Observing the game (and having not bothered to look up the rules or ever personally played it) here is how I would describe the action: Pétanque is played with heavy metal balls that players retrieve from the ground using a magnet rather than bending over. The aim of the game is to get as close as possible to a small coloured ball known as a jack in English. You can aim your ball for a spot near the jack, or you can play strategically and aim to knock an opponent's ball out of the way. The throwing style is a rather odd high actioned underarm fling, gripping the ball from above and making it arc upwards and spin. Players may not step outside a defined circle when they throw.

Playing petanque, Vienne, France. Photo by Loire Valley Time Travel.
Applying the measuring stick when it is not clear who is closest to the jack.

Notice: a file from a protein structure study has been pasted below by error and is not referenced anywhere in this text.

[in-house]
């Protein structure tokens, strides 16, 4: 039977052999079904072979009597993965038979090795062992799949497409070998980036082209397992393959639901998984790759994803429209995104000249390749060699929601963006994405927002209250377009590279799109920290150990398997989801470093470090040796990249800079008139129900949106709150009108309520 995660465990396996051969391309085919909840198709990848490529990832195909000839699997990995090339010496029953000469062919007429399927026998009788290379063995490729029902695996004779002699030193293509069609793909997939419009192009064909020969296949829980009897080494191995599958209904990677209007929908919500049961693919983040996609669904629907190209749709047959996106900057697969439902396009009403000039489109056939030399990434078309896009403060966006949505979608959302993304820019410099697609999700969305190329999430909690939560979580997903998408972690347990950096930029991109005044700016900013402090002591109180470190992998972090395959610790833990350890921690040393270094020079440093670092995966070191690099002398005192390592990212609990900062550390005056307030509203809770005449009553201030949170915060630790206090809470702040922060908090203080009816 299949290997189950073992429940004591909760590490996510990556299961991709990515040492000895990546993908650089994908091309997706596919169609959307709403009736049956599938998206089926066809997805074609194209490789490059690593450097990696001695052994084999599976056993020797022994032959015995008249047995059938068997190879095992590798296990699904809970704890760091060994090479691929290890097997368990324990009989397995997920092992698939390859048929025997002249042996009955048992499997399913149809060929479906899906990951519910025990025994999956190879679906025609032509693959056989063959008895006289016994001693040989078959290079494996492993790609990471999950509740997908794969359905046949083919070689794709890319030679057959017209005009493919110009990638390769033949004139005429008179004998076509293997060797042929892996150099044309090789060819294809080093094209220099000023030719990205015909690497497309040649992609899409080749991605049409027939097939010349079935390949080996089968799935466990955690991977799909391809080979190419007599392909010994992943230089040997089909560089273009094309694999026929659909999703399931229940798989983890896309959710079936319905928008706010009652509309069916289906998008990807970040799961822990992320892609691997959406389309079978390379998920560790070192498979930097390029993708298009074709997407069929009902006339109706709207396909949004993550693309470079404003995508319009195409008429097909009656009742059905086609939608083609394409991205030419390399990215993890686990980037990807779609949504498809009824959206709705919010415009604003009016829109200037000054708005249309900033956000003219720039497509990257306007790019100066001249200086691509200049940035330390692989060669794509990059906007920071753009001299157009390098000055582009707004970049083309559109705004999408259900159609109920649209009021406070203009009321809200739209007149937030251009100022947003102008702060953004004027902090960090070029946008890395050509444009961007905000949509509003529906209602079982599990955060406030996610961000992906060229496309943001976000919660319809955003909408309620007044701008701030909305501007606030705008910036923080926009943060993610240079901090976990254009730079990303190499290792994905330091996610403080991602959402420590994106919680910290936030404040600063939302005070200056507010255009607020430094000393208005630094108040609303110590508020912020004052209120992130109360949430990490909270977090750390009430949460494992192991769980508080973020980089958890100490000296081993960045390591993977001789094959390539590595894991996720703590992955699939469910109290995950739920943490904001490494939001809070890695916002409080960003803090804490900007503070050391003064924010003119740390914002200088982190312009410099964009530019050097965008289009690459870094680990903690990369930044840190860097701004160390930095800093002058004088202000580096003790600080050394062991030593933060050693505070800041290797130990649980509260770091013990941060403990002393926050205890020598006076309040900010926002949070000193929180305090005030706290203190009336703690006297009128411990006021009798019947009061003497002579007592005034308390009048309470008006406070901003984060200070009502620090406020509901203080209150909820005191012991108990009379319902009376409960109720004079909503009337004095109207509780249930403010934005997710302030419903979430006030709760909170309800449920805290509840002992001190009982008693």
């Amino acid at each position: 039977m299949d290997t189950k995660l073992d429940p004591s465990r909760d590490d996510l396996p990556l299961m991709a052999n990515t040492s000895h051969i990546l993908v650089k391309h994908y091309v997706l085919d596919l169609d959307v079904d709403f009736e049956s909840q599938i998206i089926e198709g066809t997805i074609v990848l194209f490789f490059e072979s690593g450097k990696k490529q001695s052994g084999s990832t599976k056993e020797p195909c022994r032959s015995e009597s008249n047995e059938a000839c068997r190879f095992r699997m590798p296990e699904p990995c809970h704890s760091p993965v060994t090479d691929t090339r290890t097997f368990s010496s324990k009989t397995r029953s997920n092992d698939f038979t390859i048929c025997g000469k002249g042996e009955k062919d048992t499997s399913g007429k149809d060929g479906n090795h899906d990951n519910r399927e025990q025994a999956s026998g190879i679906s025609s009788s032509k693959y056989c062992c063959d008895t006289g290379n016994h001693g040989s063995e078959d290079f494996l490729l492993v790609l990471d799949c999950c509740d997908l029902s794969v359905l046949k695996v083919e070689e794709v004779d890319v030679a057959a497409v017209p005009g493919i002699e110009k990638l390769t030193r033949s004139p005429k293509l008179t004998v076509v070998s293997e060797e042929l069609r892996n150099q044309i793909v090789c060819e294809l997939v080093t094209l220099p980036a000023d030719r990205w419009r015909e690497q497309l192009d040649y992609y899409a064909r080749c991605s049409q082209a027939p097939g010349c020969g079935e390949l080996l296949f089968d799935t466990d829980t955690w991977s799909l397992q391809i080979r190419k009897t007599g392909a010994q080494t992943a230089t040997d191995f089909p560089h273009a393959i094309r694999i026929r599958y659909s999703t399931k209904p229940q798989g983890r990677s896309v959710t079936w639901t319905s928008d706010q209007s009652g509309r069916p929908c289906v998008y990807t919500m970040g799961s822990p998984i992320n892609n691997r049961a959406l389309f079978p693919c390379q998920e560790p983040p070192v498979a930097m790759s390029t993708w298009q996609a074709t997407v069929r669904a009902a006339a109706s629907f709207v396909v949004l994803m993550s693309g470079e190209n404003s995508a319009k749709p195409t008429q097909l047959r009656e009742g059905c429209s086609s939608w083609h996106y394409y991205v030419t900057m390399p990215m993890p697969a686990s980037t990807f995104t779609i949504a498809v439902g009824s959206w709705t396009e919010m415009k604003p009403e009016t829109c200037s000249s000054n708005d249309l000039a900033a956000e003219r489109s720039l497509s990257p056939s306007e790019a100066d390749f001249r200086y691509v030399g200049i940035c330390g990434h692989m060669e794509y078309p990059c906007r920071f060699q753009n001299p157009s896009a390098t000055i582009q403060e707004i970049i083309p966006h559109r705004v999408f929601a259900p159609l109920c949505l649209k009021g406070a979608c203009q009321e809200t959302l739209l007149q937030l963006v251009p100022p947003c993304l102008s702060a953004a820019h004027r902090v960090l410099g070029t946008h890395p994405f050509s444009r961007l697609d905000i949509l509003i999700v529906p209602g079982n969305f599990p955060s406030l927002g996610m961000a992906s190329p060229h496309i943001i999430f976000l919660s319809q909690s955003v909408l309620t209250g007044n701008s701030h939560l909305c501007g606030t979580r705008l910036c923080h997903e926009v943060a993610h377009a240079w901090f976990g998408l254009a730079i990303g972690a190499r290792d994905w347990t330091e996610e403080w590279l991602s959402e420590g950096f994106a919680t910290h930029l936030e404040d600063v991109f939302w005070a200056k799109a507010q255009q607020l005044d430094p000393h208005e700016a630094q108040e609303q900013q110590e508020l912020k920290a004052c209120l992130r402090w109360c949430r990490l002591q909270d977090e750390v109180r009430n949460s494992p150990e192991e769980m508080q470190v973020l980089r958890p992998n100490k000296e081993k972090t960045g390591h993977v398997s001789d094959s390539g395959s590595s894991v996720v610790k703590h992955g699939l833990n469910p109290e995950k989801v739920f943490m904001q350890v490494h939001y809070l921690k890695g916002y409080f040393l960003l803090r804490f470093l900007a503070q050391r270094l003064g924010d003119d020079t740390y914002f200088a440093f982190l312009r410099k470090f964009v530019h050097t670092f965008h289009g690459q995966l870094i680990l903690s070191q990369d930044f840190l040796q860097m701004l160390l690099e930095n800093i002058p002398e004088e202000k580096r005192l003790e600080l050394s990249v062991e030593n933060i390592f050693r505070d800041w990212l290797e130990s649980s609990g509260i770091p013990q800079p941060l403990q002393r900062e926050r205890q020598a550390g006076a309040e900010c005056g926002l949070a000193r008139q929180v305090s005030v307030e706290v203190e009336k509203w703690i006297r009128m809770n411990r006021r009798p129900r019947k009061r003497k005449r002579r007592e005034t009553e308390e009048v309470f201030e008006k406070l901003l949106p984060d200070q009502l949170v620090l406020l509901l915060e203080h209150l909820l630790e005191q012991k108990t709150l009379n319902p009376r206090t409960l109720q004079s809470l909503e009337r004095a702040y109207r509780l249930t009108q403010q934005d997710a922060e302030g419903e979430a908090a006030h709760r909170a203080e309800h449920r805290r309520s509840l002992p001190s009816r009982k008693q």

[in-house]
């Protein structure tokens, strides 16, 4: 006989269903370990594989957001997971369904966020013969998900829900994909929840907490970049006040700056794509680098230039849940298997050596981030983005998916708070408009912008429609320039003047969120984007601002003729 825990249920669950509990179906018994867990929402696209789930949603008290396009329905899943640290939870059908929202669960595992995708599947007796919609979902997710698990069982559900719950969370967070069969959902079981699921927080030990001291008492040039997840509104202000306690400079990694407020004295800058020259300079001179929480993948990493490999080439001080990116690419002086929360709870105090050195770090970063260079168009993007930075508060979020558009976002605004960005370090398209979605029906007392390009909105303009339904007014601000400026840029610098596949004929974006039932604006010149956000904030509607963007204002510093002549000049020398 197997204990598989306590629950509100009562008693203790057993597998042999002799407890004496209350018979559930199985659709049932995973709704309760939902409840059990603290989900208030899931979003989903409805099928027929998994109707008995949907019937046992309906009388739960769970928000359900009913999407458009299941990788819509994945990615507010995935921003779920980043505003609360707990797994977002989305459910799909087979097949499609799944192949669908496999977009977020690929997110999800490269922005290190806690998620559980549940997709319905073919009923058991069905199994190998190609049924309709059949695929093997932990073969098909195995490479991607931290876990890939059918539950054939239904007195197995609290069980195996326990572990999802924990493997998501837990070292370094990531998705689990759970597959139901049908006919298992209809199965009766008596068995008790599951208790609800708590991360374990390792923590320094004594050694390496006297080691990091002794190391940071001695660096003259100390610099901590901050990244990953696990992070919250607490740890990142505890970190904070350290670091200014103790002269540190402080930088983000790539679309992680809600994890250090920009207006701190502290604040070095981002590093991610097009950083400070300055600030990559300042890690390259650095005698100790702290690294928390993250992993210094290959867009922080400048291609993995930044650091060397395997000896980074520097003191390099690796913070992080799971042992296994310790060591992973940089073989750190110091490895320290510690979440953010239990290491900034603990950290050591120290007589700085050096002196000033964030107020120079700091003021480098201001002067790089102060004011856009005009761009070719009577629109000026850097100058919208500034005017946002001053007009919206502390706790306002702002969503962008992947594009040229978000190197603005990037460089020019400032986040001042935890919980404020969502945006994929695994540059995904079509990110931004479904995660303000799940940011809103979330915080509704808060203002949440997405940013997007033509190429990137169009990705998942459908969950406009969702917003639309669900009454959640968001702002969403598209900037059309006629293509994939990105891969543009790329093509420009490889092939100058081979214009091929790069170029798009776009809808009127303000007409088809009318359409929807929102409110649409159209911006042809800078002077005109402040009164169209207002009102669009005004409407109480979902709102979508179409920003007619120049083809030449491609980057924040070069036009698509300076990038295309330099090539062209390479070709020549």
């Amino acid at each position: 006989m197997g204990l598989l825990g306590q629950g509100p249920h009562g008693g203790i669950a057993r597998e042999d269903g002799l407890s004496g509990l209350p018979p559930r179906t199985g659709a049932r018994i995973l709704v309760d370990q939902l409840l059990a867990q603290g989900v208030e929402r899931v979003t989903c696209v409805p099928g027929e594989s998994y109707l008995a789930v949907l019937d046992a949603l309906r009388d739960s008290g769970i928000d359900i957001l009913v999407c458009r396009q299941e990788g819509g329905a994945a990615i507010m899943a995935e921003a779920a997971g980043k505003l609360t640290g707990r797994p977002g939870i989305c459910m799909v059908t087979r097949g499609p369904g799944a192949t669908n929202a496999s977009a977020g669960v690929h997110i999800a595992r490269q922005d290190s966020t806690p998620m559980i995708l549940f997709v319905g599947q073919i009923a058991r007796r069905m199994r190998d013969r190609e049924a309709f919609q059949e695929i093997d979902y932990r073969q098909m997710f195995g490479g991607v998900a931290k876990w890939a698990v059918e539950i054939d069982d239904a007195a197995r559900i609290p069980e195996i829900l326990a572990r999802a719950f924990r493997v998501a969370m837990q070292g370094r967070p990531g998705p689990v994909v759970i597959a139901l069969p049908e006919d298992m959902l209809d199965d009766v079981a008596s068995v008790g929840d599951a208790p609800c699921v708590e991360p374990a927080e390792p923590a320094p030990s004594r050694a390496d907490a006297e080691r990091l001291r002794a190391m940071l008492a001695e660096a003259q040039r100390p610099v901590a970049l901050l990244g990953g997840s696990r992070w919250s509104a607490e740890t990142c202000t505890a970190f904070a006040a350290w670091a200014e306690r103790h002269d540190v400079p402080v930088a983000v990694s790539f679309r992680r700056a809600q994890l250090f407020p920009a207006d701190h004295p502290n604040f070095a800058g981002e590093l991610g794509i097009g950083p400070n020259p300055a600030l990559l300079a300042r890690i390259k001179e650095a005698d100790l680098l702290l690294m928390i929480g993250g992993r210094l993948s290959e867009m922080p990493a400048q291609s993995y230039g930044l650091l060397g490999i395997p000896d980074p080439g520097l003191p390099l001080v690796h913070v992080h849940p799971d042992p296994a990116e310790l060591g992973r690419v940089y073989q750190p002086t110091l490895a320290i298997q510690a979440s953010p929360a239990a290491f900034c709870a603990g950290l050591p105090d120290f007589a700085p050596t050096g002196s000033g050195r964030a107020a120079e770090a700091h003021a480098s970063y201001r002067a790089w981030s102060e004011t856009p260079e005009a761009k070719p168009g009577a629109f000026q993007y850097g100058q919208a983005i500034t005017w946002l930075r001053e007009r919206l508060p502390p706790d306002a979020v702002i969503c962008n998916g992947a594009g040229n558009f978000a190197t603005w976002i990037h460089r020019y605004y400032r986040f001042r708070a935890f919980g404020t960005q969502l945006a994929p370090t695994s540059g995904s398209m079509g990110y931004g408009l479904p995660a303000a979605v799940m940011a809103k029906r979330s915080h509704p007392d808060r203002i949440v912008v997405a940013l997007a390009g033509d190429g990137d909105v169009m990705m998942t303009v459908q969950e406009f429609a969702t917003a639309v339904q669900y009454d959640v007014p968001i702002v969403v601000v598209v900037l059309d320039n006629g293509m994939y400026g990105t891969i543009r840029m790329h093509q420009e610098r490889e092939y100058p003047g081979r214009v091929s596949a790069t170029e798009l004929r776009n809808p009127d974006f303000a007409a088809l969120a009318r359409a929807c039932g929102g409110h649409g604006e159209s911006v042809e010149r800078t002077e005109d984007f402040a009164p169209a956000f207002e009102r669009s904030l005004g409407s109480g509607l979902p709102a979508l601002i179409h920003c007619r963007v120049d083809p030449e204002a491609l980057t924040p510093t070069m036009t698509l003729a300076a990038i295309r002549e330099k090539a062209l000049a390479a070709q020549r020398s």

Here in Preuilly we call the game boules, and it is played under the plane trees near the swimming pool and the new guinguette based in the lavoir. In La Roche Posay, only 15 minutes away, but in the neighbouring Region, it seems they use the name pétanque. However, in both places I suspect you can use either word interchangeably.

For some reason, many more men than women play. I was once asked to join a team in Preuilly by one of the rare female players, but I declined.

Wednesday 1 June 2022

A Pavement Collapse

At about 7 pm last Tuesday evening I entered the market place in Preuilly to discover a group of concerned neighbours leaning over a barrier and peering into a large hole in the pavement. The man from Véolia, the water company, was there with his van too. He was phlegmatically munching on a sandwich -- an act of desperation by a French man who can see he is going to miss his dinner.